Hi all, i have a swift challenger 2002. I want to seal everywhere on the outside. Do i really have to take all the rails off etc, or can i just apply sealer as it is. I have a few tubes of PU18. Many thanks!
Firstly, do you really need to reseal the caravan? Have you got a leak or are you thinking of doing it as a precaution? If you have a leak, are you sure that the seal on the rail is the source? Can you see where I am going with this? If there isn't a leak, it is sometimes better to leave well alone. However if you decide to replace the seals, be aware that it is a messy, time consuming job.
The first job is to remove the plastic strip which covers the rail mounting screws then remove the screws. On a 12 year old caravan, it is a penny to a pinch of snuff that they will be well rusted and the original hole in the caravan frame will be "nail sick". This is a situation where the holes left by the screws will have enlarged as a result of the screws rusting. In turn, this means that the rails will have to be re-drilled to one side of the original holes so that the new screws will be going into solid wood.
Having removed the screws, the next job is to get the rails off without bending or kinking them. The best tool to use is a 4" wide bolster chisel. This gives a nice wide base to use as a lever. If used very carefully, you can lever the rail free of the wall of the caravan without k.inking or bending and without damaging the wall. While it is pretty obvious, it may be worth marking which rail goes where with a pencil on the aluminium face.
The next job is to thoroughly clean all of the sealant off the wall and the rail so that you are down to the bare metal of the rail and down to the paint on the wall. Be aware that the paint on the wall of the caravan is printed on and is only microns thick. Do not be tempted to use a screwdriver or a chisel or similar tool. Inevitably, you will damage the surface of the metal. The best tool is a piece of wood about 1" or 2" wide by about 1/2" thick and about 6" long with one end tapered down to form a 1" or 2" wide "chisel". Use this to scrape the goo off, resharpening when necessary. Then do the same on the rails. When scraping, try to scrape towards the edge of the wall/roof corner to save spreading the goo over the wall. Once the goo is off, clean off any remaining sealant with lots and lots of kitchen roll or rags and white spirit until it is all gone and the paint and the rail are scrupulously clean. It is best to wear an overall or old clothes which can be discarded after the job is done. Don't go and sit down in the lounge for a break or sit on the caravan upholstery as it is highly likely the your sit-upon will have bits of goo on it.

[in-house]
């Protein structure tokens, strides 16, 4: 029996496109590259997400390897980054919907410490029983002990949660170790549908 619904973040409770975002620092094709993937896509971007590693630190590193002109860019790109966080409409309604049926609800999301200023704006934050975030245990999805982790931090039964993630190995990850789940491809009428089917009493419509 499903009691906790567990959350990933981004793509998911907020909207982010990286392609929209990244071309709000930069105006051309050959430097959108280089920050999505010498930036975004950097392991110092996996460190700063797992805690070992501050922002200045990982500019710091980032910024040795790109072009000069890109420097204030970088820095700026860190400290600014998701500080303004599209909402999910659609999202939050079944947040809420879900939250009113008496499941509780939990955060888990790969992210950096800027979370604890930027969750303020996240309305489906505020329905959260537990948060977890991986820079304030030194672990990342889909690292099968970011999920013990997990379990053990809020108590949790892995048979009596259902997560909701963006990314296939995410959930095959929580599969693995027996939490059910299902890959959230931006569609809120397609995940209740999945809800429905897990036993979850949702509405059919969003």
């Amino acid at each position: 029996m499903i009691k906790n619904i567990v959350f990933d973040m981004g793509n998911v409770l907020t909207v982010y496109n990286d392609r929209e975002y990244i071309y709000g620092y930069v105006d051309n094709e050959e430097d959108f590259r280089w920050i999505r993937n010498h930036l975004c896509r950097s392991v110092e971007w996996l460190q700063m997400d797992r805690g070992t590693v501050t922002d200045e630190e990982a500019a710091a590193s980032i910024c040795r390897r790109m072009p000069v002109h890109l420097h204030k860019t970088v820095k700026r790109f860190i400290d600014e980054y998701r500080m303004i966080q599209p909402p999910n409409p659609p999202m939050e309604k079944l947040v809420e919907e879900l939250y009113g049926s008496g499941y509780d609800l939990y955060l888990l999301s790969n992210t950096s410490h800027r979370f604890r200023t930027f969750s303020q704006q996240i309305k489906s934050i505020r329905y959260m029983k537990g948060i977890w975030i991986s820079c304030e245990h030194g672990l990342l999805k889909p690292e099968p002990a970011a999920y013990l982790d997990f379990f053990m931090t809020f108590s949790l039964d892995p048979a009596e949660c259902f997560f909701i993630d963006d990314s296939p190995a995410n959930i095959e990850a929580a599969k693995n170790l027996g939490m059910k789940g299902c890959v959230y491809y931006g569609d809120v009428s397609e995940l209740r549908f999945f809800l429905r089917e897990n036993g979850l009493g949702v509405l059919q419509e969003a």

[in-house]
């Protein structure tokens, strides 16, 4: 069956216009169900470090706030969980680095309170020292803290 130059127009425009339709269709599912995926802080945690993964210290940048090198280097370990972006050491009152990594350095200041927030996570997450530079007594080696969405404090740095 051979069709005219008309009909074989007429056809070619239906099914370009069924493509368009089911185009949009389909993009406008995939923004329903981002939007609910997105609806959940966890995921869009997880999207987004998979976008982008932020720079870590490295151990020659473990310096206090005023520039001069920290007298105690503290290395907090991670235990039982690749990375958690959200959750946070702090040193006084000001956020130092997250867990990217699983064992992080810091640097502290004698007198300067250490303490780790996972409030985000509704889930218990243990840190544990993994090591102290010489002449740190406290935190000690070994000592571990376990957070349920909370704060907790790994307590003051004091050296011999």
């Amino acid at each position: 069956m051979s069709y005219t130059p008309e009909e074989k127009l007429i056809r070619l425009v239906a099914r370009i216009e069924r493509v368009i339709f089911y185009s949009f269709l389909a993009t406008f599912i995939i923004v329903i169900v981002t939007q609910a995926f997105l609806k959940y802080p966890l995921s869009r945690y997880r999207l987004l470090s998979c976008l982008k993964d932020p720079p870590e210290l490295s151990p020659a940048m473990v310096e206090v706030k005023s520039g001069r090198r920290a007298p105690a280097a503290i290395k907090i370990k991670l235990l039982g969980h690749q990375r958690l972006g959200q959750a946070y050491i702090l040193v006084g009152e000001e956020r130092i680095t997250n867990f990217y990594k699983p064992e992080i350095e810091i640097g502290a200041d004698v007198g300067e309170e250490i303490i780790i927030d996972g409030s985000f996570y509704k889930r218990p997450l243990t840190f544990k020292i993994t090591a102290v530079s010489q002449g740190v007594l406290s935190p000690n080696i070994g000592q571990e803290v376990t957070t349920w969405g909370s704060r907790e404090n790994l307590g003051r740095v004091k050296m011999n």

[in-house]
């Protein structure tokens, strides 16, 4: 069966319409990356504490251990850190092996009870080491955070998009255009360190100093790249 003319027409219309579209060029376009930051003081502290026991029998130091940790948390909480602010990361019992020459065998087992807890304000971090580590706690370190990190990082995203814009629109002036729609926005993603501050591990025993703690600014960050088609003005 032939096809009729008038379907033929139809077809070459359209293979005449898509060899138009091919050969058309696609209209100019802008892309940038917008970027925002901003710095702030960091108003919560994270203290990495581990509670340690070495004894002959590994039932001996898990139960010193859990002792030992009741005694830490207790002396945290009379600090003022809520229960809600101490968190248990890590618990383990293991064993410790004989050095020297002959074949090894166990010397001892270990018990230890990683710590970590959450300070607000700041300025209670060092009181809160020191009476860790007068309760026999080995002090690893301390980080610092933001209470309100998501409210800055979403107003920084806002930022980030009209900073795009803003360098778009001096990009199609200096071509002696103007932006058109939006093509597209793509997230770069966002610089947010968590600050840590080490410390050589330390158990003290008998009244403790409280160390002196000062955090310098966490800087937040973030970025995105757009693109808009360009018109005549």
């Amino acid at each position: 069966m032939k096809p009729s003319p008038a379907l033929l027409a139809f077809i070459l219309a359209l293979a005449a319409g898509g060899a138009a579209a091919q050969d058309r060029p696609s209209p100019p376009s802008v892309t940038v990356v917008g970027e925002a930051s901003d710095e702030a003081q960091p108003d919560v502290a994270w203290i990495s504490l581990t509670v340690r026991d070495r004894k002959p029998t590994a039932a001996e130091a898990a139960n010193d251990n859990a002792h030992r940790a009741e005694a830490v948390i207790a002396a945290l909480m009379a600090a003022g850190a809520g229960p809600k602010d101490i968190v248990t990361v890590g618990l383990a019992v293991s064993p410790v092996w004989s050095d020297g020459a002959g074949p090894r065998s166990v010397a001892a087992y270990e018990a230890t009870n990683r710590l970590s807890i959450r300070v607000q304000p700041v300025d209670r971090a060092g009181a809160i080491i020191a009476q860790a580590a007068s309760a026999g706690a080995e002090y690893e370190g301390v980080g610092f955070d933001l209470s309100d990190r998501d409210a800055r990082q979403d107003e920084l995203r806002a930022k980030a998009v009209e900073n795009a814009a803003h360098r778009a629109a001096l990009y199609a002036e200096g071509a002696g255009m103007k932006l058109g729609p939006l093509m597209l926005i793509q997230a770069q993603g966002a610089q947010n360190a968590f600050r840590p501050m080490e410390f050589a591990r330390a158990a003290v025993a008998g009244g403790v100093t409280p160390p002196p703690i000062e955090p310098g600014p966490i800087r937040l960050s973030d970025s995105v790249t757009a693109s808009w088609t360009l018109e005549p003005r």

Once it is all cleaned up, have a look at the screw holes in the frame of the caravan. You may get away with putting the new screws back in the old holes but it is going to be 50/50. If not, re-drill the holes in the rails using a suitably sized drill, slightly to one side of the old hole on the centreline of the rail. There is usually a shallow groove in the recess where the screws go which will give you a bit of a guide. If you use one of the good screws which you have removed as a guide as to diameter and length, get some new screws. The best and cheapest place for screws is Toolstation or Screwfix where a box of 200 screws of the size you will need will cost you about £2.00. Countersunk scr ews are perfectly adequate.
Now we come to the replacing of the rails. You must use a non-setting sealant. This allows the bodywork of the caravan to expand and contract without breaking the seal. Using a sealant gun, apply a continuous bead of sealant above and below the screw holes. The bead must be continuous or the seal will leak. Having selected which rail to start with, offer it up to the caravan and realign it using the old screw holes as a guide. Once you are satisfied that the rail is in the correct position, put a screw or two in the old holes to hold it while you put a pilot holes in the caravan frame through the new screw holes in the rail. Insert and tighten the new screws, remove the temporary screws and replace with new screws. Offer up the next section of rail making sure that the ends of the two rails are properly aligned where they meet otherwise you will have problems getting the awning to run through. Make sure that there is a gob of sealant on the caravan wall so that the adjoining rail ends are bridged. Clean any stray sealant out of the awning groove. Repeat the process as before. As each section is attached, wipe off any excess sealant with kitchen roll or similar.
When all the rails are back on and you are satisfied that there are no breaks in the seals, step back and admire.
The above guide to doing the job is given in good faith. It is up to you to take care and make sure that there are no breaks in the seals. If there are, start all over again.
Again, are there any leaks or is this a precautionary exercise?
Thankyou Dickers for the explanation on how to do it. Quite a big job! We haven't got any leaks, just was being cautious. Trying to make sure the van is sealed so she will last us for a good few years!